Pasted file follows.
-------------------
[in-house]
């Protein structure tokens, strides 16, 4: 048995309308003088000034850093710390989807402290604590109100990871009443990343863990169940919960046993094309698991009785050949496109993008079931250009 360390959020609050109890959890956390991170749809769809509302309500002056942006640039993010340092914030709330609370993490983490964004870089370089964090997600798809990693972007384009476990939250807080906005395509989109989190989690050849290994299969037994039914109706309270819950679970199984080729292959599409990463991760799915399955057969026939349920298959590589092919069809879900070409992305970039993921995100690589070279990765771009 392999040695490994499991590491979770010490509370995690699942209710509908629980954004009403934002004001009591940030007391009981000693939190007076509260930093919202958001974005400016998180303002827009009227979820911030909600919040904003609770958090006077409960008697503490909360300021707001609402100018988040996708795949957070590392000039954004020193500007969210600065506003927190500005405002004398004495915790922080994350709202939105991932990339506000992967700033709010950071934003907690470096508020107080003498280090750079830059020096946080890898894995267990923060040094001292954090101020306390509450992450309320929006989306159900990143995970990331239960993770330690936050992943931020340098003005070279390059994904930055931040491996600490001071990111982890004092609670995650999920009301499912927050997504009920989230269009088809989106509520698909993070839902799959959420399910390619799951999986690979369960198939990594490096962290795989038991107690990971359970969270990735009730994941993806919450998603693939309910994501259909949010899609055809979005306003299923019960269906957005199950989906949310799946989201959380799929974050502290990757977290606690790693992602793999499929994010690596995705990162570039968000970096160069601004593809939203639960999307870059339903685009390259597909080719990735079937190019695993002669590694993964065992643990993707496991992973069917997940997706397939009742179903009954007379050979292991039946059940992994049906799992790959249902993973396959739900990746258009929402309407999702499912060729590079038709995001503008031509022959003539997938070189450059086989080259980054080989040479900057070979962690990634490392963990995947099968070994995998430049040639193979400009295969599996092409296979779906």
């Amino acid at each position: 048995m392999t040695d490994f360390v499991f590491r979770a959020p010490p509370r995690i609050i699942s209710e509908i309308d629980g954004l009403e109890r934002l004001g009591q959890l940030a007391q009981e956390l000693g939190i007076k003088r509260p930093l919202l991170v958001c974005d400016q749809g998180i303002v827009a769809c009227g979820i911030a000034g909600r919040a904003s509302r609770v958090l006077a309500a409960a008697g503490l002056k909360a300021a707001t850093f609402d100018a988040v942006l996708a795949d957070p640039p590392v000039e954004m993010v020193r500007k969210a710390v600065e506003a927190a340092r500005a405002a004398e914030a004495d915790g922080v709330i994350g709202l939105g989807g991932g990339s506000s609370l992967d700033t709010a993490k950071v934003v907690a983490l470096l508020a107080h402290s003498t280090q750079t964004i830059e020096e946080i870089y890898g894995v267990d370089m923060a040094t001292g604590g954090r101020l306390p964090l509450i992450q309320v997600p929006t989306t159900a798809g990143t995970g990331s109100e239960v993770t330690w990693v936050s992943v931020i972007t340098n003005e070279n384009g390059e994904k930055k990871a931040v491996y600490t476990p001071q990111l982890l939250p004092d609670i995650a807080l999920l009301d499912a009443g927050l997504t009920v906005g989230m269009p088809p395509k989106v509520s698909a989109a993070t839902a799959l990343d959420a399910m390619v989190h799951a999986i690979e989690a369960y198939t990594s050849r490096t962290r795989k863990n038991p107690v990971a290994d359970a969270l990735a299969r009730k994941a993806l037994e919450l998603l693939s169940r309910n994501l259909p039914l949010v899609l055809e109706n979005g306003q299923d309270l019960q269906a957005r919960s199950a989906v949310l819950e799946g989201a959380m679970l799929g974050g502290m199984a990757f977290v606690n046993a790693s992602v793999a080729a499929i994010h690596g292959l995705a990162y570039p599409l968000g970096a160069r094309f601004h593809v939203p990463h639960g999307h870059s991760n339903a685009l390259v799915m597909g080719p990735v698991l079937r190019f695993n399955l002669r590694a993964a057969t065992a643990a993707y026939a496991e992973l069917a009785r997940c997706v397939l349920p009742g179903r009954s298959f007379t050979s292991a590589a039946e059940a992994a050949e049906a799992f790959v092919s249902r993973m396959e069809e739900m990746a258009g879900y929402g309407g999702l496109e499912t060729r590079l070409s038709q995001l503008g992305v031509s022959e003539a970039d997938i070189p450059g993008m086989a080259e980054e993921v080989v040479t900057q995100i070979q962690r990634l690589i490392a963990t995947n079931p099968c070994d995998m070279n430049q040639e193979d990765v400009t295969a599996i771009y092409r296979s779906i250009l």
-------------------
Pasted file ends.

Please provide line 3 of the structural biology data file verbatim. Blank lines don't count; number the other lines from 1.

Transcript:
């Amino acid at each position: 048995m392999t040695d490994f360390v499991f590491r979770a959020p010490p509370r995690i609050i699942s209710e509908i309308d629980g954004l009403e109890r934002l004001g009591q959890l940030a007391q009981e956390l000693g939190i007076k003088r509260p930093l919202l991170v958001c974005d400016q749809g998180i303002v827009a769809c009227g979820i911030a000034g909600r919040a904003s509302r609770v958090l006077a309500a409960a008697g503490l002056k909360a300021a707001t850093f609402d100018a988040v942006l996708a795949d957070p640039p590392v000039e954004m993010v020193r500007k969210a710390v600065e506003a927190a340092r500005a405002a004398e914030a004495d915790g922080v709330i994350g709202l939105g989807g991932g990339s506000s609370l992967d700033t709010a993490k950071v934003v907690a983490l470096l508020a107080h402290s003498t280090q750079t964004i830059e020096e946080i870089y890898g894995v267990d370089m923060a040094t001292g604590g954090r101020l306390p964090l509450i992450q309320v997600p929006t989306t159900a798809g990143t995970g990331s109100e239960v993770t330690w990693v936050s992943v931020i972007t340098n003005e070279n384009g390059e994904k930055k990871a931040v491996y600490t476990p001071q990111l982890l939250p004092d609670i995650a807080l999920l009301d499912a009443g927050l997504t009920v906005g989230m269009p088809p395509k989106v509520s698909a989109a993070t839902a799959l990343d959420a399910m390619v989190h799951a999986i690979e989690a369960y198939t990594s050849r490096t962290r795989k863990n038991p107690v990971a290994d359970a969270l990735a299969r009730k994941a993806l037994e919450l998603l693939s169940r309910n994501l259909p039914l949010v899609l055809e109706n979005g306003q299923d309270l019960q269906a957005r919960s199950a989906v949310l819950e799946g989201a959380m679970l799929g974050g502290m199984a990757f977290v606690n046993a790693s992602v793999a080729a499929i994010h690596g292959l995705a990162y570039p599409l968000g970096a160069r094309f601004h593809v939203p990463h639960g999307h870059s991760n339903a685009l390259v799915m597909g080719p990735v698991l079937r190019f695993n399955l002669r590694a993964a057969t065992a643990a993707y026939a496991e992973l069917a009785r997940c997706v397939l349920p009742g179903r009954s298959f007379t050979s292991a590589a039946e059940a992994a050949e049906a799992f790959v092919s249902r993973m396959e069809e739900m990746a258009g879900y929402g309407g999702l496109e499912t060729r590079l070409s038709q995001l503008g992305v031509s022959e003539a970039d997938i070189p450059g993008m086989a080259e980054e993921v080989v040479t900057q995100i070979q962690r990634l690589i490392a963990t995947n079931p099968c070994d995998m070279n430049q040639e193979d990765v400009t295969a599996i771009y092409r296979s779906i250009l």